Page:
We reviewed the evidence of the effect and safety of a rapid test of infection at point-of-care for using antibiotics in people with acute respiratory infections (ARIs) (e.g. common colds) in primary care.
Antibiotic treatment is common in ARIs despite the fact that the vast majority are caused by viruses, against which antibiotics are ineffective and unnecessary. The concern is that antibiotics may cause side effects and are directly associated with antibiotic resistance in common bacteria, causing treatment failure and complications, including death. Antibiotics have a modest, if any, effect against the majority of ARIs. Their use must be balanced against risking higher levels of antibiotic resistance, side effects and costs. Biomarkers of infection are proteins or components of the immune system that participate in the body's acute response to infection. No tests are currently able to provide perfect diagnostic accuracy for infections. This could lead to over- as well as under-diagnosis. Some tests have been developed that assess the presence of infections by looking for certain of these biomarkers. These are rapid tests that may be used during the consultation by primary care doctors when people go to see them with symptoms of an ARI. In the correct clinical context these point-of-care tests could assist primary care doctors by identifying people with infections that are most likely to respond to antibiotics. We looked at the evidence for these tests to assess the possible harms and benefits of implementing such a strategy in primary health care.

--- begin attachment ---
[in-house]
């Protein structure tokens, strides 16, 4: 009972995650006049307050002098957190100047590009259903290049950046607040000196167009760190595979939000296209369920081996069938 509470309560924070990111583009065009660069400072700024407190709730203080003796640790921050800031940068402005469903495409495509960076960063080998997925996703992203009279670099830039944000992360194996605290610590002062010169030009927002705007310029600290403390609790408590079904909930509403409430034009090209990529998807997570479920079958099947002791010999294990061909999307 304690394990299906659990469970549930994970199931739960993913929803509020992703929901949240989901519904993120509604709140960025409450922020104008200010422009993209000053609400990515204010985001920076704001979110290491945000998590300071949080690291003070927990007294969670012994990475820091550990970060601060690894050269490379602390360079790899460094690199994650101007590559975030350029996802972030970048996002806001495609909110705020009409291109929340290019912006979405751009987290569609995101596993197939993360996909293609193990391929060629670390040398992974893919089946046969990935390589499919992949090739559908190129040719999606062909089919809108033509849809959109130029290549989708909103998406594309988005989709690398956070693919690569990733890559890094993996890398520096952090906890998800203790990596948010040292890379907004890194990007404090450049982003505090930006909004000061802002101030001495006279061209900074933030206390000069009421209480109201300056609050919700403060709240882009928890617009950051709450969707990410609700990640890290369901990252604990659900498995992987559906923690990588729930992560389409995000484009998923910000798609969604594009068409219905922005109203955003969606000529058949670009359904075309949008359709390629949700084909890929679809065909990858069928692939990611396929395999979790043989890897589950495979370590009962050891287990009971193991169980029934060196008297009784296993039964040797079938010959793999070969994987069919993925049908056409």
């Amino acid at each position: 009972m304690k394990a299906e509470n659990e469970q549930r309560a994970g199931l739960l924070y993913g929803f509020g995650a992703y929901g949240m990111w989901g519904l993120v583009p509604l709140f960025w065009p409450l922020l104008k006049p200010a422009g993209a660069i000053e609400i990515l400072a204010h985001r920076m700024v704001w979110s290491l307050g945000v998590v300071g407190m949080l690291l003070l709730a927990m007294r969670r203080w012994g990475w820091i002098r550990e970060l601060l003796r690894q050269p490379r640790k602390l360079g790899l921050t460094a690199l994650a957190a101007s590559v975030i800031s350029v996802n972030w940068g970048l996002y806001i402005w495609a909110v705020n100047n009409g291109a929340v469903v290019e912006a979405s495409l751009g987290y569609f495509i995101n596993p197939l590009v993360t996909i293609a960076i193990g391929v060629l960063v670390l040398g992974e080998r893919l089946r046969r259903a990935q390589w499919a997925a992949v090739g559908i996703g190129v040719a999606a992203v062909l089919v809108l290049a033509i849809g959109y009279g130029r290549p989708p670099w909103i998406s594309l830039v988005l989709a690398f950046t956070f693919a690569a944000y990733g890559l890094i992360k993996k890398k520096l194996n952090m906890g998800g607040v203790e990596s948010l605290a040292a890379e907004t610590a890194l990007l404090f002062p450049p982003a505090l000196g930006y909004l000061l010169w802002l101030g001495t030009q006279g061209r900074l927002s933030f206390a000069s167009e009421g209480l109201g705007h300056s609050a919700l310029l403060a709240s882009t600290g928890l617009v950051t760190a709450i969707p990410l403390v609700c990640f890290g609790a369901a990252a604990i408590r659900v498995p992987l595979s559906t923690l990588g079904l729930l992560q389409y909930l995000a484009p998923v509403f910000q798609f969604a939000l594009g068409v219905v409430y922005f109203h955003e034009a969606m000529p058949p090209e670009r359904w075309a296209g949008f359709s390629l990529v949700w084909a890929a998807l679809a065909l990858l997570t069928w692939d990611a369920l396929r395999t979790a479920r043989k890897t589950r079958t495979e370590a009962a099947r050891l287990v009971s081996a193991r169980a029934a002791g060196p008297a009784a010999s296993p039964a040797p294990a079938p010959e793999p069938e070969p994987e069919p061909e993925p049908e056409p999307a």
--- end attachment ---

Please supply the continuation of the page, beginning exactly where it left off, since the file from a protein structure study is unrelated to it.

We included six studies with a total of 3284 participants with ARIs from primary care settings (point-of care test: C-reactive protein). Two of the included studies received direct financial support from manufacturers. The evidence is current to January 2014.
The only point-of-care biomarker of infection currently available to primary care identified in the review was C-reactive protein. A reduction in antibiotic use is likely to be achieved by a C-reactive protein point-of-care test but due to differences in the designs of the included studies, it was not possible to obtain a precise effect estimate of the reduction. There were no deaths in the studies and we did not find evidence suggesting that time to recovery from ARIs and their duration were longer, nor that levels of patient satisfaction or number of re-consultations were affected in the C-reactive protein group. However, a possible increase in the risk of hospital admission cannot be ruled out.
Quality of the evidence
We ranked the evidence as of moderate quality according to the GRADE levels due to an imprecise effect estimation.
Used as an adjunct to a doctor's clinical examination point-of-care tests (e.g. C-reactive protein) can reduce antibiotic use in ARIs in general practice. The possibility of an increased risk of hospital admission suggests that care must be taken in how these tests are used. A more precise effect estimate is needed to assess the costs of the intervention and compare the use of a point-of-care biomarker to other antibiotic-saving strategies.
A point-of-care biomarker (e.g. C-reactive protein) to guide antibiotic treatment of ARIs in primary care can reduce antibiotic use, although the degree of reduction remains uncertain. Used as an adjunct to a doctor's clinical examination this reduction in antibiotic use did not affect patient-reported outcomes, including recovery from and duration of illness. However, a possible increase in hospitalisations is of concern. A more precise effect estimate is needed to assess the costs of the intervention and compare the use of a point-of-care biomarker to other antibiotic-saving strategies.